By Frank Zeller
Britain and France have joined Germany in pledging to accept tens of thousands of refugees as Europe's record influx of people fleeing war and misery sparked warnings that one Greek migrant chokepoint was "on the verge of explosion".
European leaders are scrambling for solutions as bloody conflicts in Syria, Iraq and beyond have sent hundreds of thousands of desperate people on dangerous voyages through the Balkans and across the Mediterranean to the 28-nation EU.
German Chancellor Angela Merkel, whose country is Europe's top refugee destination, hailed the warm welcome her citizens gave to 20,000 asylum-seekers who streamed across its southern borders on weekend trains, and pledged billions more in money to house them.
Signalling that the huge wave of arrivals marked a new milestone for Europe's biggest economy, she said that "what we are experiencing now is something that will... change our country in coming years".
"We want the change to be positive, and we believe we can accomplish that," she said.
France said it would take 24,000 more asylum-seekers under a European plan to relocate 120,000 refugees from hard-hit frontline countries.
And British Prime Minister David Cameron on Monday said his country would take in 20,000 Syrian refugees from camps near the war-torn country's borders over the next five years.
In Greece, the situation on Lesbos island near Turkey was "on the verge of explosion" with the recent arrival of more than 15,000 mainly Syrian refugees, the immigration minister warned.
Elsewhere tensions have flared too as about 40 men rioted at a Spanish migrant detention centre in Valencia late on Sunday and dozens tried to escape, in clashes that left five police injured.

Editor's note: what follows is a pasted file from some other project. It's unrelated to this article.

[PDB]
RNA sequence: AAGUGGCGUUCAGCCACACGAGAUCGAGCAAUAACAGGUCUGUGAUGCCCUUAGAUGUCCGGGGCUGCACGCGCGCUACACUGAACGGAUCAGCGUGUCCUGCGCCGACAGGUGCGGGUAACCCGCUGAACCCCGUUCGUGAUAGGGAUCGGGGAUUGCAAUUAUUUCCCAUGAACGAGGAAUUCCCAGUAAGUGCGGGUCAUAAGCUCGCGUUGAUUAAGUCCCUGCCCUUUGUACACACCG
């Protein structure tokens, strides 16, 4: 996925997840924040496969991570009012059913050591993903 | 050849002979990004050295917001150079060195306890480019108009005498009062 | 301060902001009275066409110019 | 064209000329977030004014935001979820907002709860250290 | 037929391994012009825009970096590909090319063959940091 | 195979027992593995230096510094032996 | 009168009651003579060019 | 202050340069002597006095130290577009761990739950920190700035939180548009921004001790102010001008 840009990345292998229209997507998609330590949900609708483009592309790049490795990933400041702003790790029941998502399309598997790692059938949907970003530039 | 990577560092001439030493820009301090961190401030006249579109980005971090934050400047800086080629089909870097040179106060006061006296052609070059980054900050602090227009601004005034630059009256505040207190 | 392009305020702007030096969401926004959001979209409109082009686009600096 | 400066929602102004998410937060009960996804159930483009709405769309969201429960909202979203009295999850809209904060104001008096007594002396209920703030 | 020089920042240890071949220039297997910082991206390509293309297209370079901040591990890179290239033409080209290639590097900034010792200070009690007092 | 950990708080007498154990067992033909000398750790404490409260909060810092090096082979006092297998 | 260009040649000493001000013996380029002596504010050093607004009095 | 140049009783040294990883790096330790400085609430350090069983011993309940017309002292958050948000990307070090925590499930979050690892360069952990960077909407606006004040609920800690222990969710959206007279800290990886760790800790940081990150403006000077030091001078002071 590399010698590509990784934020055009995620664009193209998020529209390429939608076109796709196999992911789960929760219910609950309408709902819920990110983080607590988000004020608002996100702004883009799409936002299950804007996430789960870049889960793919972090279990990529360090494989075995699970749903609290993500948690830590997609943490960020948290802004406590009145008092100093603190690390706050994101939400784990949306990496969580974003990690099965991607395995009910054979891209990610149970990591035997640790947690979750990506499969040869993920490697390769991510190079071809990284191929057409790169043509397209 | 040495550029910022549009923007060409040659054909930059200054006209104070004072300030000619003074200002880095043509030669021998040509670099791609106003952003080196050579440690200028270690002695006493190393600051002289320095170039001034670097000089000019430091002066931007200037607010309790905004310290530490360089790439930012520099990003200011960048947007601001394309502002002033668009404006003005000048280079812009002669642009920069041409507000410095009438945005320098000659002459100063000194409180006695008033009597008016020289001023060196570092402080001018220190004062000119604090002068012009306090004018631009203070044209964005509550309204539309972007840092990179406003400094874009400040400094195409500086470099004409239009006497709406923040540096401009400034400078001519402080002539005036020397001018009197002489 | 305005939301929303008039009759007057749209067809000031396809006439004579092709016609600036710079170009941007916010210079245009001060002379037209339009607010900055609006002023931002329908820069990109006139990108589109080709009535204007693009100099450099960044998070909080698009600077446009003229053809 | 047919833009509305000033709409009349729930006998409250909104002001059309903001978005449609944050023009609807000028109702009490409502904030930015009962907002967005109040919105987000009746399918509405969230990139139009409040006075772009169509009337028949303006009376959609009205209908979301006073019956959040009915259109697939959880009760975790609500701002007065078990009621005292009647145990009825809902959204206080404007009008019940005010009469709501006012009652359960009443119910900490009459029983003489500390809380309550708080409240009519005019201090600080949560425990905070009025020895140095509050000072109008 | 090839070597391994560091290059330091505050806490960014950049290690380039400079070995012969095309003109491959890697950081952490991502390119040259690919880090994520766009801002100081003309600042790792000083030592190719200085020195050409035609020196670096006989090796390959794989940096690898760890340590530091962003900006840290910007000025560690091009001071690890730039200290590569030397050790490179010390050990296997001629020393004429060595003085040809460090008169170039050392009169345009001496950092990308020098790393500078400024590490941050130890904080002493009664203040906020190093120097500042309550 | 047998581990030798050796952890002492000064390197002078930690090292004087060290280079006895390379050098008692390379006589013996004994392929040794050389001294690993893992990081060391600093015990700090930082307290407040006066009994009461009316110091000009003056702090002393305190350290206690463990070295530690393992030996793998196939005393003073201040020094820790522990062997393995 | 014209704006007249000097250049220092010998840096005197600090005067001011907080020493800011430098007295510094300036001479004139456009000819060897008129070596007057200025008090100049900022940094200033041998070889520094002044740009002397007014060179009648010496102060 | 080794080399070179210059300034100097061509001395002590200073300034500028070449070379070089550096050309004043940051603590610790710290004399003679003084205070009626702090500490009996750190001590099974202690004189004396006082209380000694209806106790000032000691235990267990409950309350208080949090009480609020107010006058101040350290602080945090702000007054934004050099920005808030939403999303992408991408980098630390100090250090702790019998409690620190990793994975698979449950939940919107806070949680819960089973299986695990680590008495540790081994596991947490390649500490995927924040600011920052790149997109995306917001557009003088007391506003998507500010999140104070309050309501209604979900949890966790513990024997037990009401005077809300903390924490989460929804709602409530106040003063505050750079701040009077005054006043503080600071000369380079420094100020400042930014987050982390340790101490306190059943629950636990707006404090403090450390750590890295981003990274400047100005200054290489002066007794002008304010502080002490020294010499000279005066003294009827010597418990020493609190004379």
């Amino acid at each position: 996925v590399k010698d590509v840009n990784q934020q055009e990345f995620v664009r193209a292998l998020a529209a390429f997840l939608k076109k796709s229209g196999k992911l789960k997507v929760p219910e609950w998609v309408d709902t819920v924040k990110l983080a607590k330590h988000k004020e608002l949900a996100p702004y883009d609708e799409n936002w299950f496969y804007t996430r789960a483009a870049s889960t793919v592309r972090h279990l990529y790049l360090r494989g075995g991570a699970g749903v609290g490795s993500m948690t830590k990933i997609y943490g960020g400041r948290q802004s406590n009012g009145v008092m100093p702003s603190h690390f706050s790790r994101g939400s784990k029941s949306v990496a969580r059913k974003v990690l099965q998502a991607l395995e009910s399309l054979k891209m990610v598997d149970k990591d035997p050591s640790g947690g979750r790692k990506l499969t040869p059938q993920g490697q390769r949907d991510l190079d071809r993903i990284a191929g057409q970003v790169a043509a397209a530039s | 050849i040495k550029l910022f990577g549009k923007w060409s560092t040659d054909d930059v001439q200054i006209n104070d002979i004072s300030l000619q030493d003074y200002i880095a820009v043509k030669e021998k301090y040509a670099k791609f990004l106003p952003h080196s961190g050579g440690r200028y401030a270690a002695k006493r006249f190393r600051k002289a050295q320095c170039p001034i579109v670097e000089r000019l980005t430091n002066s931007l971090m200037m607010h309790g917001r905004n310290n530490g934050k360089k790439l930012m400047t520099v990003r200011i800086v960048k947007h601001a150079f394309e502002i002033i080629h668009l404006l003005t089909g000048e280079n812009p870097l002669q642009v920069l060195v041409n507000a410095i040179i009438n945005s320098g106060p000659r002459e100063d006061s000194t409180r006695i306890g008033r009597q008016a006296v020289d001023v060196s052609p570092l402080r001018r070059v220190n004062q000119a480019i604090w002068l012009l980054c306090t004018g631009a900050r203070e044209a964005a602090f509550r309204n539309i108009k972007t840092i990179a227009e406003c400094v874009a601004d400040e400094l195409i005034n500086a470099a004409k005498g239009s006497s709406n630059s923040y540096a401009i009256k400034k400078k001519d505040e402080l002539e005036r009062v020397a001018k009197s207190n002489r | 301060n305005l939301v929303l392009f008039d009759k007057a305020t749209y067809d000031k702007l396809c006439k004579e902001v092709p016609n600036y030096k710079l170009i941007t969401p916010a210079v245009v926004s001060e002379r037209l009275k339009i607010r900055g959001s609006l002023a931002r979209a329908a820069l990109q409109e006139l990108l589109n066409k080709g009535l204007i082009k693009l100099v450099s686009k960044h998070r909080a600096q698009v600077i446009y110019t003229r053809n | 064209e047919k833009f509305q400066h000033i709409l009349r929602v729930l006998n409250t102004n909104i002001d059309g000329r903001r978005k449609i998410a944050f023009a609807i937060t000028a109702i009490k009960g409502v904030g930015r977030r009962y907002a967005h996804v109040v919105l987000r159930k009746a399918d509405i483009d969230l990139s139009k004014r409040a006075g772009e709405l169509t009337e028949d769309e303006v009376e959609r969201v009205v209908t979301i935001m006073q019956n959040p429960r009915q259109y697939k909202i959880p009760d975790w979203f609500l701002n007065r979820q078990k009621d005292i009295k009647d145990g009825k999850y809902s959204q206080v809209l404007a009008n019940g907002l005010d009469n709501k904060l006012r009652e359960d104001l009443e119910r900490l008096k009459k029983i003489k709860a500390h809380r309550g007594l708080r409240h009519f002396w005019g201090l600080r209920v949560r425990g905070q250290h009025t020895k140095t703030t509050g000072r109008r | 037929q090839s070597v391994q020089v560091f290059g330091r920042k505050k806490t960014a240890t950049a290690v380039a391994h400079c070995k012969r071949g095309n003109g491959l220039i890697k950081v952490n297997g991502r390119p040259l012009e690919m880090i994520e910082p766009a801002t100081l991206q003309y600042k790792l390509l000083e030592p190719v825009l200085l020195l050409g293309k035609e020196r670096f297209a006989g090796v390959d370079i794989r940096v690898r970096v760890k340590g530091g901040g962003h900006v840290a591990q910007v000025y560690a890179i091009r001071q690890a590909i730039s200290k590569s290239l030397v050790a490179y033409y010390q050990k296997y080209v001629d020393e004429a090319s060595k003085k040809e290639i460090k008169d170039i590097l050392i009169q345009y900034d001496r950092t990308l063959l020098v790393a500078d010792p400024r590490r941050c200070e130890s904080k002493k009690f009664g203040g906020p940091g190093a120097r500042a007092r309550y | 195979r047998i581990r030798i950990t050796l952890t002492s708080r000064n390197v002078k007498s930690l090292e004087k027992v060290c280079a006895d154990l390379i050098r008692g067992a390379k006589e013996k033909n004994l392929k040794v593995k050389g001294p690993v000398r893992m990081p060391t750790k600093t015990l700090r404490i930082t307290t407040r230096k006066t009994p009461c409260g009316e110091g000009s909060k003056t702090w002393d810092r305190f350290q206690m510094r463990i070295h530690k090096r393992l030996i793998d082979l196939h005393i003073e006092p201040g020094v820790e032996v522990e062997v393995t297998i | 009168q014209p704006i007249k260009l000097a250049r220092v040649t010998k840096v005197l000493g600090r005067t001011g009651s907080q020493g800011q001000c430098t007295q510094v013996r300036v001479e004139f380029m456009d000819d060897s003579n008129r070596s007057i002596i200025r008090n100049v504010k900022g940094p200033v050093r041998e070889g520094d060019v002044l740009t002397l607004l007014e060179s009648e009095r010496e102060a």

Underscoring the danger brought home by last week's shocking image of three-year-old Aylan Kurdi lying drowned in the surf, a Greek passenger ferry on Monday sent its lifeboats to rescue 61 migrants whose boat was at risk of sinking off Lesbos.
Libyan coastguards said they had rescued over 120 migrants aboard a rubber boat in trouble on the high seas en route to Europe. Elsewhere migrants rescued by Italian authorities on Sunday said five of their group were still missing.
Merkel hailed as "breathtaking" the emotional and warm welcome given to the thousands of migrants and said Germany was now seen by many abroad as a place of "hope" after citizens turned up in large numbers to shower the new arrivals with gifts, cash and toys.
She said that the government would contribute six billion euros for new shelters, extra police and language training in 2016.
Merkel stressed that other EU countries must take in more migrants because "only with common European solidarity can we master this effort".
French President Francois Hollande warned that unless the EU makes a greater collective effort, the core European ideal of open borders will be in peril.
But Europe looked far from united as Hungarian Prime Minister Viktor Orban, who has taken a hard line, said quotas would be futile so long as refugees kept streaming in.
"As long as we can't defend Europe's outer borders, it is not worth talking about how many people we can take in," Orban said in a speech in Budapest.
The European Union is readying fresh quotas that would see the two top EU economies take nearly half of the 120,000 refugees to be relocated, under a plan by European Commission chief Jean-Claude Juncker.
Under the proposal, Germany would take over 31,000, France 24,000, and Spain almost 15,000 to relieve the burden on frontline countries Greece, Italy and Hungary, a European source told AFP.